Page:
With the enactment of Senate Bill 220, known as the Ohio Data Protection Act, the Buckeye State became the first to provide a liability shield for some claims in data breach litigation for companies that implement a written cybersecurity program that “reasonably conforms” to at least one of 11 industry-recognized cybersecurity frameworks.
The voluntary approach in the new law, which was signed in early August and took effect on Nov. 2, marks a stark departure from the nearly two dozen state data security laws already on the books, which threaten companies with fines, lawsuits and enforcement actions for failing to maintain reasonable cybersecurity programs.
But while companies are likely to welcome a more incentive-driven approach to regulation, the jury’s still out on whether this strategy will ultimately prove effective.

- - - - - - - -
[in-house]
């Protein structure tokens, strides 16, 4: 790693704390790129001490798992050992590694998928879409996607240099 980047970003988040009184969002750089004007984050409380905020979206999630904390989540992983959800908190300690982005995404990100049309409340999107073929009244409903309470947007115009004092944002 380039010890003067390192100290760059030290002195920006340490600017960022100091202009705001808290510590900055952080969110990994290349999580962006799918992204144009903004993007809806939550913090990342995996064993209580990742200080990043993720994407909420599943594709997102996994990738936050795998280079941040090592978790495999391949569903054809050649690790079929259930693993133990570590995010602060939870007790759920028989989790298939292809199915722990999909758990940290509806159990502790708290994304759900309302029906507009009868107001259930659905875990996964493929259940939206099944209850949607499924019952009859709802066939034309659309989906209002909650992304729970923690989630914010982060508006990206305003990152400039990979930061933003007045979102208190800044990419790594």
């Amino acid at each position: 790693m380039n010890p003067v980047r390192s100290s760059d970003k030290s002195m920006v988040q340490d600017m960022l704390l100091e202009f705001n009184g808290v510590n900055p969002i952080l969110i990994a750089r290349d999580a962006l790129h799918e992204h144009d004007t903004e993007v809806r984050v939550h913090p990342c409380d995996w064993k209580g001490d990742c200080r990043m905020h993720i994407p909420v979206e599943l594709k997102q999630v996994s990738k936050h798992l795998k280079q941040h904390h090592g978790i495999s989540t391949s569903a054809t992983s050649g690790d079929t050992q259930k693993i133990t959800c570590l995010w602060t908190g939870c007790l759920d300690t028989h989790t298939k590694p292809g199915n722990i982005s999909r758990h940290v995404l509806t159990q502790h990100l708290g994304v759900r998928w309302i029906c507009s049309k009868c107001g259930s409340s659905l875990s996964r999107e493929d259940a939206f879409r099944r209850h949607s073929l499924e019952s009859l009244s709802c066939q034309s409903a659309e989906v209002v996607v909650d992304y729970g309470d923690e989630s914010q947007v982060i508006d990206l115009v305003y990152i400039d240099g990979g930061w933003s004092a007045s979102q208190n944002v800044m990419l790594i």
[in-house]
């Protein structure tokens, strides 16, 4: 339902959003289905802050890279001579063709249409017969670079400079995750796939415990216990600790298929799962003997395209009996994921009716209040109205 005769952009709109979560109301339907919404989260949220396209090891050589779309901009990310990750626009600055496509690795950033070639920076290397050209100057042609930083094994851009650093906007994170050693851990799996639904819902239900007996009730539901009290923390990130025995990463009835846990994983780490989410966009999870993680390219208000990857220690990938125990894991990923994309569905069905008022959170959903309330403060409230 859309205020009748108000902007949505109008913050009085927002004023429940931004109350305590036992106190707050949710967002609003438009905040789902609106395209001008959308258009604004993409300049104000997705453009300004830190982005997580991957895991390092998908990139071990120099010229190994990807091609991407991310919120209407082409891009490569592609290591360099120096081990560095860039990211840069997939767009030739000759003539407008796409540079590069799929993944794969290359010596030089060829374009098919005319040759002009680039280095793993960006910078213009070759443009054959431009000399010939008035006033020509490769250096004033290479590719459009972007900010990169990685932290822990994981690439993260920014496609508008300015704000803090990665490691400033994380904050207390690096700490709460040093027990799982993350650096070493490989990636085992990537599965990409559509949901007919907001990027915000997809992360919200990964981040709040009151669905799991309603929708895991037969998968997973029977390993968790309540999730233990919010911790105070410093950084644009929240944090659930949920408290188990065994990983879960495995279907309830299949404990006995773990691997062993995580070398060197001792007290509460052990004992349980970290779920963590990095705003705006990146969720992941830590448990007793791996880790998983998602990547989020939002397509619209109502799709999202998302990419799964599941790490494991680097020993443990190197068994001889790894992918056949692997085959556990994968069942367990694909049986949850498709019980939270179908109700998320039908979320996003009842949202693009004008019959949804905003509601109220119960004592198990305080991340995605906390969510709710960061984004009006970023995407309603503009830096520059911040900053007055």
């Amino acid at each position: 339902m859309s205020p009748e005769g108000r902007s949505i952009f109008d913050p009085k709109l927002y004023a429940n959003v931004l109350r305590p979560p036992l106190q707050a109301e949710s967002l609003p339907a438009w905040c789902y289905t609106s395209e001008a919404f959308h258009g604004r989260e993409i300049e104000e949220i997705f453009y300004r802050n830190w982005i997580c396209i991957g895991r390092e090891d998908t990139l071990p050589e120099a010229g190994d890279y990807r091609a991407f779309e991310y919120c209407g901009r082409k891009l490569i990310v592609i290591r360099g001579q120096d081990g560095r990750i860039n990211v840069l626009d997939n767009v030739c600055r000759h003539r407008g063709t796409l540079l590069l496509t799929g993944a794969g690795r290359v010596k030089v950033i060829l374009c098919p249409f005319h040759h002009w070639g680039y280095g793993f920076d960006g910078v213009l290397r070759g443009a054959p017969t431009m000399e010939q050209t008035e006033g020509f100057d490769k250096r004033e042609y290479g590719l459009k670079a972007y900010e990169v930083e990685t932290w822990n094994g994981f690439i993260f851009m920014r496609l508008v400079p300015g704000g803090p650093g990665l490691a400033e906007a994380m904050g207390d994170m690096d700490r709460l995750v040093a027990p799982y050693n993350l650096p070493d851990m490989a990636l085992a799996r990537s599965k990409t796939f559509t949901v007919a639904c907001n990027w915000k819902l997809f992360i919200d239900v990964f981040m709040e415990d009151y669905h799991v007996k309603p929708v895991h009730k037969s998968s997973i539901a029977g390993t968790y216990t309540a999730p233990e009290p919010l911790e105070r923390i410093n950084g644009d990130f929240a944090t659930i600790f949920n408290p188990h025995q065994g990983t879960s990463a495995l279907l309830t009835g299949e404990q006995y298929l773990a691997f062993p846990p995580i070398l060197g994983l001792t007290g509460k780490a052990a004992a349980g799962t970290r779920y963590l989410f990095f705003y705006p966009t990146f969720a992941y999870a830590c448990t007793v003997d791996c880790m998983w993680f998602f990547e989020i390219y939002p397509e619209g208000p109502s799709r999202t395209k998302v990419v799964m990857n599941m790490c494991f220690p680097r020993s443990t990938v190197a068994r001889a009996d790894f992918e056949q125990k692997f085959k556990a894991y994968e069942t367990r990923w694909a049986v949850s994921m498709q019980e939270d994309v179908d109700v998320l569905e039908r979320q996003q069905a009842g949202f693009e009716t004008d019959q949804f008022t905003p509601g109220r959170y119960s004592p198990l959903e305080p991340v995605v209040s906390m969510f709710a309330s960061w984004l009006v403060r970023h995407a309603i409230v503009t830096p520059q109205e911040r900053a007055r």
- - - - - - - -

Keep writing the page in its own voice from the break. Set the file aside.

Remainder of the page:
“Ohio’s approach to cybersecurity regulation is certainly more business-friendly than other jurisdictions, but in the modern commercial landscape in which businesses are facing a diverse array of compliance requirements, a single carrot among the sticks isn’t likely to make Luddite horses suddenly champ at the bit,” said Michael Hellbusch, an attorney at Rutan & Tucker LLP.
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